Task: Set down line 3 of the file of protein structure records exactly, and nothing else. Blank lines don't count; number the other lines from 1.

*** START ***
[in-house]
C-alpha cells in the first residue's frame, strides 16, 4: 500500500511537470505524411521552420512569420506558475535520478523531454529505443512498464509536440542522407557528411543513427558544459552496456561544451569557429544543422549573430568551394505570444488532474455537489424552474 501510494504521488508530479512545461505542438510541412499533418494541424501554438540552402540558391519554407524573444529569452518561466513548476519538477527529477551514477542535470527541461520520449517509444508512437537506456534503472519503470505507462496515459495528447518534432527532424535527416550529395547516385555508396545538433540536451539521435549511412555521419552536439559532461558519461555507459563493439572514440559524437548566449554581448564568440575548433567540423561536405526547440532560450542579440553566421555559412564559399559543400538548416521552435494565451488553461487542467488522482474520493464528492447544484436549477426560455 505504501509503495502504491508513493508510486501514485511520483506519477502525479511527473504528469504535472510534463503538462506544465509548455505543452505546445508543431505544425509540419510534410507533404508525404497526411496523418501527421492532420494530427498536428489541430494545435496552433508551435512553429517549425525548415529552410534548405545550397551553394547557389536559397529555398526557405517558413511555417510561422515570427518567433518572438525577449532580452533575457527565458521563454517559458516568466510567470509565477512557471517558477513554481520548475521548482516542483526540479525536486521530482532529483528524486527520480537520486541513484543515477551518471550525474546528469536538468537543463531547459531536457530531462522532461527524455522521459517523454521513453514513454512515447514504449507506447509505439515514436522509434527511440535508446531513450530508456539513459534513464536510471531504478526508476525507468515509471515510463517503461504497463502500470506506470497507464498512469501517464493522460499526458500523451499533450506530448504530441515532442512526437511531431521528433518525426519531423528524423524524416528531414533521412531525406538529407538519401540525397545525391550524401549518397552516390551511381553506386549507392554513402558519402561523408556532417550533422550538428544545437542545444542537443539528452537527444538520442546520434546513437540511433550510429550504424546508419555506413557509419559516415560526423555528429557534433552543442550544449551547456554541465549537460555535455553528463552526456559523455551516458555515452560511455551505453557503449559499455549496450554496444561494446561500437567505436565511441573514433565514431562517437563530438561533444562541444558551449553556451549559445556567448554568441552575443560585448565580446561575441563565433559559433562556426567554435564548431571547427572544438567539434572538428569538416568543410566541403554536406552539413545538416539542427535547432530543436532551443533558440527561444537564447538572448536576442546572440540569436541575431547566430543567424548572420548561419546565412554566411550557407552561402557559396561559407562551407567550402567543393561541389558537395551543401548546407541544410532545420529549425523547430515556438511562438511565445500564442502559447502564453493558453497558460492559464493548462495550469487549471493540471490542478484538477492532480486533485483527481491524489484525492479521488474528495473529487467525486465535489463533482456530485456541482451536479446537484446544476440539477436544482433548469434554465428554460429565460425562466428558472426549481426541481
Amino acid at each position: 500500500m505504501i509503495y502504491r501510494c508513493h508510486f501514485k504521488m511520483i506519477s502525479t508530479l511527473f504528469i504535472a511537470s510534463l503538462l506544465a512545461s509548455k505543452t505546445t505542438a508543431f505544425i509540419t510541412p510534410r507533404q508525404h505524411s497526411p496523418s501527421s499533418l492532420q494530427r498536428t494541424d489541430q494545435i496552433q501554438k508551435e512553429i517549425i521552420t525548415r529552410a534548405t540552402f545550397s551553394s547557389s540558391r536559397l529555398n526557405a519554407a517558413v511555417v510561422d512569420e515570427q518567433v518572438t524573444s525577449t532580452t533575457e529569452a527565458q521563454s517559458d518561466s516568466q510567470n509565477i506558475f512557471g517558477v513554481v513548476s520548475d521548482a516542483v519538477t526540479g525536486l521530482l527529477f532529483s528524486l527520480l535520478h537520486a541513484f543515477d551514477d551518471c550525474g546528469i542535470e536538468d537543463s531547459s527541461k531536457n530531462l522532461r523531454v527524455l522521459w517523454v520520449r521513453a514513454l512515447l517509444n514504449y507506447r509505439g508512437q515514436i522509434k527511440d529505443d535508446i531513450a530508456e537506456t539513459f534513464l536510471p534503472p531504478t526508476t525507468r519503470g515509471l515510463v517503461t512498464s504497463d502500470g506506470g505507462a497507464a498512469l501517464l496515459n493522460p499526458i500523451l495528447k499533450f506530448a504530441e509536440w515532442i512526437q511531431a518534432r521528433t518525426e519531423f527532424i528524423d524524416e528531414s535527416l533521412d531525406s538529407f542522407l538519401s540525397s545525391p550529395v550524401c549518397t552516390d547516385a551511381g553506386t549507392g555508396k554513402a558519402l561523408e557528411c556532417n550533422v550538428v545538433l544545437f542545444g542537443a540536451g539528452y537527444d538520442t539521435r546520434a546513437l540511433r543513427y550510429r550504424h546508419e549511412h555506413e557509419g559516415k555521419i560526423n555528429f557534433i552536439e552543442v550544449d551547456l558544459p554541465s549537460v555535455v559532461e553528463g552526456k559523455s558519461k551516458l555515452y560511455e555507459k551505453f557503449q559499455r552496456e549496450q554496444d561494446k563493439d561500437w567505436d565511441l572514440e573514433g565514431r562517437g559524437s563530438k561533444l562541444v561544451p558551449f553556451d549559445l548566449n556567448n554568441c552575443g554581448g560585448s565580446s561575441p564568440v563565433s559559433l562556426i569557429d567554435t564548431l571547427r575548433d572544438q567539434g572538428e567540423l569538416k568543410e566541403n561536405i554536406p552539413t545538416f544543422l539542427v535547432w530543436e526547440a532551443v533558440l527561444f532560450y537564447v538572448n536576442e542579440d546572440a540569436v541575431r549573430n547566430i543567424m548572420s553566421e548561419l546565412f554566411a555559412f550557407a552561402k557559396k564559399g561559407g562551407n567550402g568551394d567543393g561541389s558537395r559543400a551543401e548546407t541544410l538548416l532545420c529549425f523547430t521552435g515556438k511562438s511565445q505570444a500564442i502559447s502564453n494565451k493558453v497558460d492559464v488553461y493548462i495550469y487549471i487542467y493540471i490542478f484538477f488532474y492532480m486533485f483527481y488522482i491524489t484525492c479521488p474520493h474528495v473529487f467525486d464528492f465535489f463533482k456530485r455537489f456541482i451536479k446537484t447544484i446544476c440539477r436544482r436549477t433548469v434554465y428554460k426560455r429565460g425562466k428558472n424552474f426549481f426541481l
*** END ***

Amino acid at each position: 500500500m505504501i509503495y502504491r501510494c508513493h508510486f501514485k504521488m511520483i506519477s502525479t508530479l511527473f504528469i504535472a511537470s510534463l503538462l506544465a512545461s509548455k505543452t505546445t505542438a508543431f505544425i509540419t510541412p510534410r507533404q508525404h505524411s497526411p496523418s501527421s499533418l492532420q494530427r498536428t494541424d489541430q494545435i496552433q501554438k508551435e512553429i517549425i521552420t525548415r529552410a534548405t540552402f545550397s551553394s547557389s540558391r536559397l529555398n526557405a519554407a517558413v511555417v510561422d512569420e515570427q518567433v518572438t524573444s525577449t532580452t533575457e529569452a527565458q521563454s517559458d518561466s516568466q510567470n509565477i506558475f512557471g517558477v513554481v513548476s520548475d521548482a516542483v519538477t526540479g525536486l521530482l527529477f532529483s528524486l527520480l535520478h537520486a541513484f543515477d551514477d551518471c550525474g546528469i542535470e536538468d537543463s531547459s527541461k531536457n530531462l522532461r523531454v527524455l522521459w517523454v520520449r521513453a514513454l512515447l517509444n514504449y507506447r509505439g508512437q515514436i522509434k527511440d529505443d535508446i531513450a530508456e537506456t539513459f534513464l536510471p534503472p531504478t526508476t525507468r519503470g515509471l515510463v517503461t512498464s504497463d502500470g506506470g505507462a497507464a498512469l501517464l496515459n493522460p499526458i500523451l495528447k499533450f506530448a504530441e509536440w515532442i512526437q511531431a518534432r521528433t518525426e519531423f527532424i528524423d524524416e528531414s535527416l533521412d531525406s538529407f542522407l538519401s540525397s545525391p550529395v550524401c549518397t552516390d547516385a551511381g553506386t549507392g555508396k554513402a558519402l561523408e557528411c556532417n550533422v550538428v545538433l544545437f542545444g542537443a540536451g539528452y537527444d538520442t539521435r546520434a546513437l540511433r543513427y550510429r550504424h546508419e549511412h555506413e557509419g559516415k555521419i560526423n555528429f557534433i552536439e552543442v550544449d551547456l558544459p554541465s549537460v555535455v559532461e553528463g552526456k559523455s558519461k551516458l555515452y560511455e555507459k551505453f557503449q559499455r552496456e549496450q554496444d561494446k563493439d561500437w567505436d565511441l572514440e573514433g565514431r562517437g559524437s563530438k561533444l562541444v561544451p558551449f553556451d549559445l548566449n556567448n554568441c552575443g554581448g560585448s565580446s561575441p564568440v563565433s559559433l562556426i569557429d567554435t564548431l571547427r575548433d572544438q567539434g572538428e567540423l569538416k568543410e566541403n561536405i554536406p552539413t545538416f544543422l539542427v535547432w530543436e526547440a532551443v533558440l527561444f532560450y537564447v538572448n536576442e542579440d546572440a540569436v541575431r549573430n547566430i543567424m548572420s553566421e548561419l546565412f554566411a555559412f550557407a552561402k557559396k564559399g561559407g562551407n567550402g568551394d567543393g561541389s558537395r559543400a551543401e548546407t541544410l538548416l532545420c529549425f523547430t521552435g515556438k511562438s511565445q505570444a500564442i502559447s502564453n494565451k493558453v497558460d492559464v488553461y493548462i495550469y487549471i487542467y493540471i490542478f484538477f488532474y492532480m486533485f483527481y488522482i491524489t484525492c479521488p474520493h474528495v473529487f467525486d464528492f465535489f463533482k456530485r455537489f456541482i451536479k446537484t447544484i446544476c440539477r436544482r436549477t433548469v434554465y428554460k426560455r429565460g425562466k428558472n424552474f426549481f426541481l